• Associate Professor
  • Molecular, Cellular, and Developmental Biology
  • Ph.D.
  • Department of Biology
  • Temple University

Weidong Yang

http://www.yanglab.com

The Yang lab is interested in exploring the molecular transport mechanisms in cells by using single-molecule tracking, super-resolution microscopy imaging and nanotechnology.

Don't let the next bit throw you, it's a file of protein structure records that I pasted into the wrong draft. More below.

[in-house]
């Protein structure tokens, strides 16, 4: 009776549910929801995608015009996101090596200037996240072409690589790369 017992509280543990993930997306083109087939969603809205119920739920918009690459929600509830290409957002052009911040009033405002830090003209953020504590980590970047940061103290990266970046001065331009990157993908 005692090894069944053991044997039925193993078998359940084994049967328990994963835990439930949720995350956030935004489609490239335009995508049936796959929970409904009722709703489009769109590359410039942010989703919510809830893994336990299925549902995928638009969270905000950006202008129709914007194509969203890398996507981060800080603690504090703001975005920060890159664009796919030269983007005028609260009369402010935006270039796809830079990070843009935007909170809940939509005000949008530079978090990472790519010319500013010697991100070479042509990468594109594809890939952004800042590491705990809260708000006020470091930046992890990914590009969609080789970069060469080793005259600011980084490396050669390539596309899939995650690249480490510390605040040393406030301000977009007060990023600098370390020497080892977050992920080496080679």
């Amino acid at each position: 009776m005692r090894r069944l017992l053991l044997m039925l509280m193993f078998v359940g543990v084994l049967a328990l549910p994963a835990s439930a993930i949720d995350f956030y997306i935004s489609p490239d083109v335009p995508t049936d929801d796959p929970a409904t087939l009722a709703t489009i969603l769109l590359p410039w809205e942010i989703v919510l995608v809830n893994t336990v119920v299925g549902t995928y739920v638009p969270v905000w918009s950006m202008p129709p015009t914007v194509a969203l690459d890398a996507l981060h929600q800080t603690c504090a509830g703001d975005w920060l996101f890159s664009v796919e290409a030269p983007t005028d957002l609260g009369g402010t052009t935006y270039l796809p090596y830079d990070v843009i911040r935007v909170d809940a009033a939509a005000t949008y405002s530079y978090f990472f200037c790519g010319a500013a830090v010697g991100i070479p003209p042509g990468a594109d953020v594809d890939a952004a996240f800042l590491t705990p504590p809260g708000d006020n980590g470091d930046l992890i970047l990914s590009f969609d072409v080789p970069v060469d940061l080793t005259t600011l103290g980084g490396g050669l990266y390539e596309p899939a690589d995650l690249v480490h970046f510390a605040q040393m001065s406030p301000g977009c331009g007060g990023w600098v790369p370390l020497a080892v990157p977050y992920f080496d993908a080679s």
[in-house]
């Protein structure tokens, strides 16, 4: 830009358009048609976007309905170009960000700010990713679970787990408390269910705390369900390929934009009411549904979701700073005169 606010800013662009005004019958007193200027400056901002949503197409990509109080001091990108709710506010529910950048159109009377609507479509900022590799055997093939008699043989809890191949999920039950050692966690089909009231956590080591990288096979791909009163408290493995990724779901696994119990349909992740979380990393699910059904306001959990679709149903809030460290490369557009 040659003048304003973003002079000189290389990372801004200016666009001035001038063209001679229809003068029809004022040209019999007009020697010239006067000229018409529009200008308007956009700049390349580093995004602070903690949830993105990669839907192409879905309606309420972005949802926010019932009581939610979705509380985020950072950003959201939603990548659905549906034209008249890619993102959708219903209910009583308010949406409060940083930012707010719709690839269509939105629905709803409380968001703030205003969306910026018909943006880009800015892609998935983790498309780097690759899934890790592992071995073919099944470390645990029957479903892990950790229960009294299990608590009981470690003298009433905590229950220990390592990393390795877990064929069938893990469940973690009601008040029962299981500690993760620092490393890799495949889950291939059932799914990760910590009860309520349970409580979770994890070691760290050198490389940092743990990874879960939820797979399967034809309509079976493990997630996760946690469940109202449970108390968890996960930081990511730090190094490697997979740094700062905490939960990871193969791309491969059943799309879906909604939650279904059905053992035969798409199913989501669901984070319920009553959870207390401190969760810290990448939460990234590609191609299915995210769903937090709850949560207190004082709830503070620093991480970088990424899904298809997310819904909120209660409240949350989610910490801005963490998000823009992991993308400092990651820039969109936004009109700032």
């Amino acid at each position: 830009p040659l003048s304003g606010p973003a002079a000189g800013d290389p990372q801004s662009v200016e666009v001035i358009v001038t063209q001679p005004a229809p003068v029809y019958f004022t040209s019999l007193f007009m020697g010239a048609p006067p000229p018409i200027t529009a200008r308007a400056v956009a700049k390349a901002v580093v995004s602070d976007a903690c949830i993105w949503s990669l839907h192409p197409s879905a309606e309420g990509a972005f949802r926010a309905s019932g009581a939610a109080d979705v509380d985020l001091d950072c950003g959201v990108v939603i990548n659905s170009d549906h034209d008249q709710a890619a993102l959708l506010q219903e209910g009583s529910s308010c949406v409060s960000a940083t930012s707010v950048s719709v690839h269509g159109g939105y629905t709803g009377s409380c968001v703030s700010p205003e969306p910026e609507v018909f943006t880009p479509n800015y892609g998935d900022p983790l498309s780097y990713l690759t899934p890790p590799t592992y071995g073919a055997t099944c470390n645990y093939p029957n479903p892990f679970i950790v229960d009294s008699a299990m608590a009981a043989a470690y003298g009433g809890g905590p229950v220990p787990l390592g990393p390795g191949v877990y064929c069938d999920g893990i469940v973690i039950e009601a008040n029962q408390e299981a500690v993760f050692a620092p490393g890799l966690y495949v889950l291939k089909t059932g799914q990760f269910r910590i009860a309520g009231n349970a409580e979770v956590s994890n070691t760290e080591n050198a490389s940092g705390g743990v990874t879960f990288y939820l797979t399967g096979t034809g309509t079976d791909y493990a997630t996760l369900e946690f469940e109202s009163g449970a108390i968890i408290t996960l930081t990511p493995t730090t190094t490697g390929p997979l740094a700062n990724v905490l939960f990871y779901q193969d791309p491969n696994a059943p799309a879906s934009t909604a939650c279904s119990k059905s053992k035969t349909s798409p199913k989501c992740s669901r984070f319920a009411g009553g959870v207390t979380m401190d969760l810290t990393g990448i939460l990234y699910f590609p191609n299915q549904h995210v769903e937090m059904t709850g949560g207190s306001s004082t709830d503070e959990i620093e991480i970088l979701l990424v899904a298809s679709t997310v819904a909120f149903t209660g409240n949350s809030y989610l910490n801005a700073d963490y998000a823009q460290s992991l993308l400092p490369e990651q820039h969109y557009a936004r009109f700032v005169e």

We are highly motivated to develop innovative research tools to meet the needs of solving challenging biological and biomedical problems, as we have done in the past and will be doing in the future. Currently, by developing and employing high-speed super-resolution microscopy techniques, our research aims to solve two critical transport mechanisms involving three sub-cellular organelles in eukaryotic cells: nucleus, cytoplasm and primary cilium. Macromolecular trafficking among these compartments is suggested to be gated by two unique machineries. One is the nuclear pore complex (NPC) embedded in the nuclear envelope that mediates the bidirectional trafficking of proteins and RNAs between the cytoplasm and the nucleus; the other is the transition zone (TZ) located at the base of cilium that regulates the entry of membrane and cytosolic proteins into the cilium. Due to the challenges in elucidating kinetics and real-time transport routes for macromolecules through the sub-micrometer NPC or TZ in live cells, however, the fundamental gating mechanisms in either of these two machineries, remain obscure. Moreover, these transport mechanisms are not only the fundamental unanswered questions in cell biology, but also are closely associated with human diseases. For example, dysfunction of the nuclear transport through the NPC are linked to numerous human diseases including leukemias, cancers, and primary biliary cirrhosis. Also, defects in ciliary structure and/or function causes a variety of diseases (called ciliopathies) such as cystic kidney disease, nephronophthisis (NPHP), and retinitis pigmentosa. Thus, the fundamental knowledge of understanding the gating mechanisms in these transport systems is urgently needed to further develop therapeutics for the human diseases. In our lab, we aim at employing and further developing high-speed super-resolution fluorescence microscopy techniques to unravel these fundamental transport mechanisms.